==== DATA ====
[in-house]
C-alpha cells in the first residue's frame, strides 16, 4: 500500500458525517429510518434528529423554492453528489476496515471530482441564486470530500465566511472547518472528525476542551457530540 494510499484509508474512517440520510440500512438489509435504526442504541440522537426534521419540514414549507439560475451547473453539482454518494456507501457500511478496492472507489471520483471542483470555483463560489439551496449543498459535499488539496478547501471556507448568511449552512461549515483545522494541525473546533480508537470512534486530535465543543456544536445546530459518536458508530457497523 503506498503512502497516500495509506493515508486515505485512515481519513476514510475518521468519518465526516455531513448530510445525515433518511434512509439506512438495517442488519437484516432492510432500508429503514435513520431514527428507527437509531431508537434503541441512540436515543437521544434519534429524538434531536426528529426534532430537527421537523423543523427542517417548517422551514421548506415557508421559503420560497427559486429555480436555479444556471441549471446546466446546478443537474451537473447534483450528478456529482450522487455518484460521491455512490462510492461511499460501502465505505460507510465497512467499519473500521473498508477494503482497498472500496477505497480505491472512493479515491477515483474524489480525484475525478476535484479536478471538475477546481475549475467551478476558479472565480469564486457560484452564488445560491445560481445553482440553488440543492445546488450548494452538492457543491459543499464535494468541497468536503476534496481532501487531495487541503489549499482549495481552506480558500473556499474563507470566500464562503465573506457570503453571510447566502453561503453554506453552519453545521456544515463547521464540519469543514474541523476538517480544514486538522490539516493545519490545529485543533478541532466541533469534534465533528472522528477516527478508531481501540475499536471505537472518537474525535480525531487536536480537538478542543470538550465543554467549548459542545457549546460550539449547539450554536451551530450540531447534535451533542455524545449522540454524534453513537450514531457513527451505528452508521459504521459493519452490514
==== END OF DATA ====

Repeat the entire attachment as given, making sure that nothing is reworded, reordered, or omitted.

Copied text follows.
[in-house]
C-alpha cells in the first residue's frame, strides 16, 4: 500500500458525517429510518434528529423554492453528489476496515471530482441564486470530500465566511472547518472528525476542551457530540 494510499484509508474512517440520510440500512438489509435504526442504541440522537426534521419540514414549507439560475451547473453539482454518494456507501457500511478496492472507489471520483471542483470555483463560489439551496449543498459535499488539496478547501471556507448568511449552512461549515483545522494541525473546533480508537470512534486530535465543543456544536445546530459518536458508530457497523 503506498503512502497516500495509506493515508486515505485512515481519513476514510475518521468519518465526516455531513448530510445525515433518511434512509439506512438495517442488519437484516432492510432500508429503514435513520431514527428507527437509531431508537434503541441512540436515543437521544434519534429524538434531536426528529426534532430537527421537523423543523427542517417548517422551514421548506415557508421559503420560497427559486429555480436555479444556471441549471446546466446546478443537474451537473447534483450528478456529482450522487455518484460521491455512490462510492461511499460501502465505505460507510465497512467499519473500521473498508477494503482497498472500496477505497480505491472512493479515491477515483474524489480525484475525478476535484479536478471538475477546481475549475467551478476558479472565480469564486457560484452564488445560491445560481445553482440553488440543492445546488450548494452538492457543491459543499464535494468541497468536503476534496481532501487531495487541503489549499482549495481552506480558500473556499474563507470566500464562503465573506457570503453571510447566502453561503453554506453552519453545521456544515463547521464540519469543514474541523476538517480544514486538522490539516493545519490545529485543533478541532466541533469534534465533528472522528477516527478508531481501540475499536471505537472518537474525535480525531487536536480537538478542543470538550465543554467549548459542545457549546460550539449547539450554536451551530450540531447534535451533542455524545449522540454524534453513537450514531457513527451505528452508521459504521459493519452490514